by Michael Coyle, Lead Designer, OCNT, Ohio Pesticide Applicators License
I hope this summer has had a great start for everyone! The designs have been flowing at M.J. Design Associates, and the installations of the designs are making their way into the yards of our clients at a record pace!
Now, speaking of design and installation, let’s discuss the principles of landscape design—and how we incorporate these principles into our designs to make for a lush, colorful, and free-flowing landscape.
The basic design principles for landscaping comes down to 4 core elements:
Proportion, Order, Repetition and Unity. At M.J. Design Associates we take these principles into account by creating a naturalistic design. These principles are at the core of our company—and we will continue to always strive to follow these principles.
Proportion is regarding size and how plant material and the home can work together. By using large shrubs or ornamental trees on corners of the home, we begin to frame in the house and direct the view to certain elements (ie: The front door, a particular set of windows, a statue, etc).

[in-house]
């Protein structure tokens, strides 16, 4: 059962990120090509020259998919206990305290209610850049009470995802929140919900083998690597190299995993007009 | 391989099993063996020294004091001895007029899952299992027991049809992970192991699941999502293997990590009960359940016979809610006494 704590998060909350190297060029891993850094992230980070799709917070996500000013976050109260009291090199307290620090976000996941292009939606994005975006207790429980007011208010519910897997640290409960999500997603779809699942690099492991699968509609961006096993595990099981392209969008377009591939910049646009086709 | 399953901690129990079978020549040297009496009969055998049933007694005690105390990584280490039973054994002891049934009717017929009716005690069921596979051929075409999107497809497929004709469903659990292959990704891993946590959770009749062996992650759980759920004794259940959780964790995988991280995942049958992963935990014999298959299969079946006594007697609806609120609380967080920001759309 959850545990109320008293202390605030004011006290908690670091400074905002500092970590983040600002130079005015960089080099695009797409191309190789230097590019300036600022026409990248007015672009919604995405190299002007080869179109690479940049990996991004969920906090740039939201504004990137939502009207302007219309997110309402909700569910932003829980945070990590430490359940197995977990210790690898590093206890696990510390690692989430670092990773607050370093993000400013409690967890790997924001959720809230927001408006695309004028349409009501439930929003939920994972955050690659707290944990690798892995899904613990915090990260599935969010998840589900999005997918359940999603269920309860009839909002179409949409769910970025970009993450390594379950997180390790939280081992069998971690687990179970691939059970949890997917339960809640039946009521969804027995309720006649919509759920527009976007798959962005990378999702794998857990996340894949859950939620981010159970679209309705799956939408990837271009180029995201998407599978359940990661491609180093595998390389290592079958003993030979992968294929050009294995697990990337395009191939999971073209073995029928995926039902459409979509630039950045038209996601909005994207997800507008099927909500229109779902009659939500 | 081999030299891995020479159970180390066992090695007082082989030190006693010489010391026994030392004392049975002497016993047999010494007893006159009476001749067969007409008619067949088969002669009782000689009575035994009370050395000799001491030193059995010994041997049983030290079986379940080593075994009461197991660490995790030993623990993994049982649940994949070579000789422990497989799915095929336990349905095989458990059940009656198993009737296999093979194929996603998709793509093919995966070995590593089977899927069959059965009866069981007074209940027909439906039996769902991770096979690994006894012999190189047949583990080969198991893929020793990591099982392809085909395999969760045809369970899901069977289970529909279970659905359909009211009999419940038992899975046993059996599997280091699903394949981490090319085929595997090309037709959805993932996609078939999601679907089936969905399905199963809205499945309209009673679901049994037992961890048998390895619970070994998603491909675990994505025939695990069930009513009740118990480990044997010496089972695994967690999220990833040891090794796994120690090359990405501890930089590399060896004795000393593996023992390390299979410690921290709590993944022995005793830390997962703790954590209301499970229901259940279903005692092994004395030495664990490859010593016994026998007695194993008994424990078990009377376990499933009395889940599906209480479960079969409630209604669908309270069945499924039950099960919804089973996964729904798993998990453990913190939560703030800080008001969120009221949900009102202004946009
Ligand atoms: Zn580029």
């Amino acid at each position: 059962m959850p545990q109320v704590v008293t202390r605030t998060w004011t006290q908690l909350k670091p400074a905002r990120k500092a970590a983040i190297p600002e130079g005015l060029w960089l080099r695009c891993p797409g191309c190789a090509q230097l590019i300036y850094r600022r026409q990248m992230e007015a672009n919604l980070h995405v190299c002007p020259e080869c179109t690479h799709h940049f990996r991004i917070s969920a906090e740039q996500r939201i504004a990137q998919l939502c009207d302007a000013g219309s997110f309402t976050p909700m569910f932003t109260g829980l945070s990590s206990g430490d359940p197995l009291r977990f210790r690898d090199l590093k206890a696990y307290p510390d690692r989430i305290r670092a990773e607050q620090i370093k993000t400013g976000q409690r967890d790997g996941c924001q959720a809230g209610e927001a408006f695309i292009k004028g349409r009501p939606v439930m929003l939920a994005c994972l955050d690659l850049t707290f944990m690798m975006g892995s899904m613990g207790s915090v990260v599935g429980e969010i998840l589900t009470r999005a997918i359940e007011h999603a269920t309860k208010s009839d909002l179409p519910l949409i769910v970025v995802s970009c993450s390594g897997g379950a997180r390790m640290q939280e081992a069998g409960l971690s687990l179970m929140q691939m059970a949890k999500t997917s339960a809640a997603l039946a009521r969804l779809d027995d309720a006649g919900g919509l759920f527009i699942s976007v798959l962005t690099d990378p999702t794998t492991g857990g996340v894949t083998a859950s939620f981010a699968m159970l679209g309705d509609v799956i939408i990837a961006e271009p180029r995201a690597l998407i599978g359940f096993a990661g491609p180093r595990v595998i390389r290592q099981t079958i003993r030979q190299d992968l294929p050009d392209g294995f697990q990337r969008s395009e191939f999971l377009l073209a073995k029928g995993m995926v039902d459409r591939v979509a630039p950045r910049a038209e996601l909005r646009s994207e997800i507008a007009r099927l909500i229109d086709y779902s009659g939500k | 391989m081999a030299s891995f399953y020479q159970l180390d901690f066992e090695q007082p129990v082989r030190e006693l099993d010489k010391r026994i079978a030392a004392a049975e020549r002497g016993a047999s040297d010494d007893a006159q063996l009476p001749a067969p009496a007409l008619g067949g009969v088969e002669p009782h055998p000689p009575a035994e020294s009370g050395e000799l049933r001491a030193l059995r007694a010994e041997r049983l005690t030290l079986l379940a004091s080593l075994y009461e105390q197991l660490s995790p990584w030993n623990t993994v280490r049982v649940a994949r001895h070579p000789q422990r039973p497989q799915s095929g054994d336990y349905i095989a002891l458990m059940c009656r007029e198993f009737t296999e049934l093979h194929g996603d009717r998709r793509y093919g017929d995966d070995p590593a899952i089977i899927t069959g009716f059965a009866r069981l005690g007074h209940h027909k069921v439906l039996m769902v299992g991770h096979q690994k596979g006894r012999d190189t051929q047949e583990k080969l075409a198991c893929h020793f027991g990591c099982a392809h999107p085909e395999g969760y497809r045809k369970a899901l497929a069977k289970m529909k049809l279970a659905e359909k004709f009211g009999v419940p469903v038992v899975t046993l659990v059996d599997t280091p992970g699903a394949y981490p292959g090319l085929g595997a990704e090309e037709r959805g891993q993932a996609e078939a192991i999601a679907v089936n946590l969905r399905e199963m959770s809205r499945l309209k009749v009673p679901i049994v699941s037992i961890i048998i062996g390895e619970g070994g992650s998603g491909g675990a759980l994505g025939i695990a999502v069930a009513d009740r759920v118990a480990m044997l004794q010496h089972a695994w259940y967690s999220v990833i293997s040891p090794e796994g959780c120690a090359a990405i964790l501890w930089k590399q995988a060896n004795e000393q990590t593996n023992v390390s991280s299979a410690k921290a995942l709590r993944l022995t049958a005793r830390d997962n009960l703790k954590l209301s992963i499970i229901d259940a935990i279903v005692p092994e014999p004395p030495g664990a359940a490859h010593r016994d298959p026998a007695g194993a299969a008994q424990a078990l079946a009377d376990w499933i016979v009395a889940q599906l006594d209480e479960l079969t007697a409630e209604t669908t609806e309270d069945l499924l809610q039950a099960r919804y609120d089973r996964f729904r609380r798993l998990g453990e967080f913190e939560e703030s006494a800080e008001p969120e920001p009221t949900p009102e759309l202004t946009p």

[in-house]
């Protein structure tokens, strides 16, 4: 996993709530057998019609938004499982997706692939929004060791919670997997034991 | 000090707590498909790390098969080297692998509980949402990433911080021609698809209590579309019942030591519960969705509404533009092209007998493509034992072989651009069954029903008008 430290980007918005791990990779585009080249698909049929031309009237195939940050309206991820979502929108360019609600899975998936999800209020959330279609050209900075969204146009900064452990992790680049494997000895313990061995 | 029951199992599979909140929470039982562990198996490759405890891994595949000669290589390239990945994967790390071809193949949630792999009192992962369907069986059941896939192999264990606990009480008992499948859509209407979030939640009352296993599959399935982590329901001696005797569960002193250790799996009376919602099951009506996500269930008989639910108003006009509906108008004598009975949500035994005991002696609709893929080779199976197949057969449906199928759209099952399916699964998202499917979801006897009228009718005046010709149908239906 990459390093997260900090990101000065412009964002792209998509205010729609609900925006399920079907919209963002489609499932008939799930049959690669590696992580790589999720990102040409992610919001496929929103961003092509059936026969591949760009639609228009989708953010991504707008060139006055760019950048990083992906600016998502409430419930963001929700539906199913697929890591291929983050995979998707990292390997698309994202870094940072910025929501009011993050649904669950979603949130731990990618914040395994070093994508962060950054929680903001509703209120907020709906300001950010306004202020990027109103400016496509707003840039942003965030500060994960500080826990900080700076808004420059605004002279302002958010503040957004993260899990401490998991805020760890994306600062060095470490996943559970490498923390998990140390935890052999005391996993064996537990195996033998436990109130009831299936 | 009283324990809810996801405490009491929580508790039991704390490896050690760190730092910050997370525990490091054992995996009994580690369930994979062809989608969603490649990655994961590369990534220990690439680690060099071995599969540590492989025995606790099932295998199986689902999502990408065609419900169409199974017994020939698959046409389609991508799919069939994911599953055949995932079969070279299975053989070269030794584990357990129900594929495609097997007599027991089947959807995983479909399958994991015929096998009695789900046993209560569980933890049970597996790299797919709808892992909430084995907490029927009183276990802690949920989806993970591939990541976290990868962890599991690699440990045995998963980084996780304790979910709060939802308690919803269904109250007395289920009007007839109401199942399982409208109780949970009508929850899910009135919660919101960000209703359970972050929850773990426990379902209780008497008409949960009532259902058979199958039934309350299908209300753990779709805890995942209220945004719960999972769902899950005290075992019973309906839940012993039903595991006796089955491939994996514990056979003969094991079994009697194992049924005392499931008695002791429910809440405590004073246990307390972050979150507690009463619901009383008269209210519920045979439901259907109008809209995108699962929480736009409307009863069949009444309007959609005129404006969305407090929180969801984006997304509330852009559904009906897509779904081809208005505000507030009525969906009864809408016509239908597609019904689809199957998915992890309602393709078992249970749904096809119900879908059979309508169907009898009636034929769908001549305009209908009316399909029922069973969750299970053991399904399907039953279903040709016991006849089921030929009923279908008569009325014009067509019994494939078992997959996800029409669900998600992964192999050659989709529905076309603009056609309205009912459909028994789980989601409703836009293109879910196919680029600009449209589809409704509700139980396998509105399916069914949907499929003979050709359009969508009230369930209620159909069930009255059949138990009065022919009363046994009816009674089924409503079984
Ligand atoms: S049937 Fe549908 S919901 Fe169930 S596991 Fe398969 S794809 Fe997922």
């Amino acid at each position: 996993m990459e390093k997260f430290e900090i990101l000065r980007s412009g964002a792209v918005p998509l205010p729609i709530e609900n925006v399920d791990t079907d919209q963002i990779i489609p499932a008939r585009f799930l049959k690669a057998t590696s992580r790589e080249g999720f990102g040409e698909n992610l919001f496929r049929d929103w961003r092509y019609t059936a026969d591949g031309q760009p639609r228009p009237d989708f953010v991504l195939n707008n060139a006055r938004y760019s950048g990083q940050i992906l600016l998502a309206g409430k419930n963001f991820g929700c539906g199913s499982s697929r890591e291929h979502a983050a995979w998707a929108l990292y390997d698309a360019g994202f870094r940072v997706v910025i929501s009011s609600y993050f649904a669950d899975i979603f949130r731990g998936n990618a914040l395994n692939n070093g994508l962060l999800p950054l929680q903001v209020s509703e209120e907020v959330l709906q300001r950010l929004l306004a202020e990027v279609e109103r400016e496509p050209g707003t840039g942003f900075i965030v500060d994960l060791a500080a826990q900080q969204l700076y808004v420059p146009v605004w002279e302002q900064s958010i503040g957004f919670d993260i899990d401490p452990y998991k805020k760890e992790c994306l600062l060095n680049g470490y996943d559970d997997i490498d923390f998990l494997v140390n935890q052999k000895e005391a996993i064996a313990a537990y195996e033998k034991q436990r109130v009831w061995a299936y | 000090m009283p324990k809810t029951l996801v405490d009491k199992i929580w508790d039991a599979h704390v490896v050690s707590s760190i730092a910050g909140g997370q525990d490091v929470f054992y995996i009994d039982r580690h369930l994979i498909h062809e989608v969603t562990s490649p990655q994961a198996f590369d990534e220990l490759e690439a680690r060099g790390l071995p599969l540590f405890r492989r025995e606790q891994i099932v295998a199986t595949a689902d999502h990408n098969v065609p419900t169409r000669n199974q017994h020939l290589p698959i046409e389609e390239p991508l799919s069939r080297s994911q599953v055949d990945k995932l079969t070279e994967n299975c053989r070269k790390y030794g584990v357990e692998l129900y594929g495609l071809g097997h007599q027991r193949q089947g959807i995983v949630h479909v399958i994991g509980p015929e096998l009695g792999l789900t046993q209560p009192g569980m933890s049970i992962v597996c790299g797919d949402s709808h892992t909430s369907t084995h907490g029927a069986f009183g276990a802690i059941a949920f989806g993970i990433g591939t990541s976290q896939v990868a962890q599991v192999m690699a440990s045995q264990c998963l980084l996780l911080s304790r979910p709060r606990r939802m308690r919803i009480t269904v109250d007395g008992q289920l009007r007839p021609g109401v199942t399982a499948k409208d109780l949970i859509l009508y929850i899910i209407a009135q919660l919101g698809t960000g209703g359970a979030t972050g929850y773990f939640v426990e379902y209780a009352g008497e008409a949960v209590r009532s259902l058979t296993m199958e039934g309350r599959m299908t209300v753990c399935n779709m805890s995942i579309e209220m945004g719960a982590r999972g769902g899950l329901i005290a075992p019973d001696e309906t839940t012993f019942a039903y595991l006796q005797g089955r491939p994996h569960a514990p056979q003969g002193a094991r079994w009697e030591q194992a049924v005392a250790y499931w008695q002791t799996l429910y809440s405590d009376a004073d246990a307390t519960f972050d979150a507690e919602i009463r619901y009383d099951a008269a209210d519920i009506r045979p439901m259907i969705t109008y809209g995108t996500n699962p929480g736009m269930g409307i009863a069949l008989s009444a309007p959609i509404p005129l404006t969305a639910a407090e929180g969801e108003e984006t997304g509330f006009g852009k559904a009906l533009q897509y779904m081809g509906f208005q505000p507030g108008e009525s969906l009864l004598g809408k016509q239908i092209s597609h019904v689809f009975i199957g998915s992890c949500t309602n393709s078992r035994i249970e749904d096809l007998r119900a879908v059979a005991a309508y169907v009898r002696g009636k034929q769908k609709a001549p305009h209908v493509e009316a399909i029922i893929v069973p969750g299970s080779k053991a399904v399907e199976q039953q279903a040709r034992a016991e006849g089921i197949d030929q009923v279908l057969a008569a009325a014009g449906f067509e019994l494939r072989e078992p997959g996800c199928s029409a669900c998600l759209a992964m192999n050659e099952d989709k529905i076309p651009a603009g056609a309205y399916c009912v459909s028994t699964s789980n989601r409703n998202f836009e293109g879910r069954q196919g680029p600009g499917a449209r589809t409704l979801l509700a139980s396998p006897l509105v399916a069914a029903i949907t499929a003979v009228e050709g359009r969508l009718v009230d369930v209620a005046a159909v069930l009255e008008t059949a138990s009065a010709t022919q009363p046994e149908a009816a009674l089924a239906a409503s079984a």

Order is referring to the organization and the balance of the landscape. Order and balance can best be described as symmetrical for more formal landscapes (English gardens, which by the way are not low maintenance) or asymmetrical designs, where the planting layout is differentiated by using, for example, one large shrub on a corner of the home, or three smaller shrubs on the other corner.
Repetition is referring to how the plants are repeated throughout the landscape beds, creating predictability within the beds. We like to create natural and free-flowing designs/installations, where we are using some of the same plant material in other parts of the property. This can only be achieved by taking into account the microclimate conditions around the property (sun, shade, wind, dry/wet soil, etc). By keeping repletion in mind, we create visually interesting beds, where your eye is not overwhelmed with tons of different plants.
Last, but not least, we have Unity—referring to the idea that everything is connected and tied together using a design style (formal vs. informal, color schemes/theory, modern vs. classical, etc.) While meeting with you, the client, we discuss what your style might be and then begin to work that into our designs/installations while educating on the importance of maintenance, because no quality landscape is maintenance free!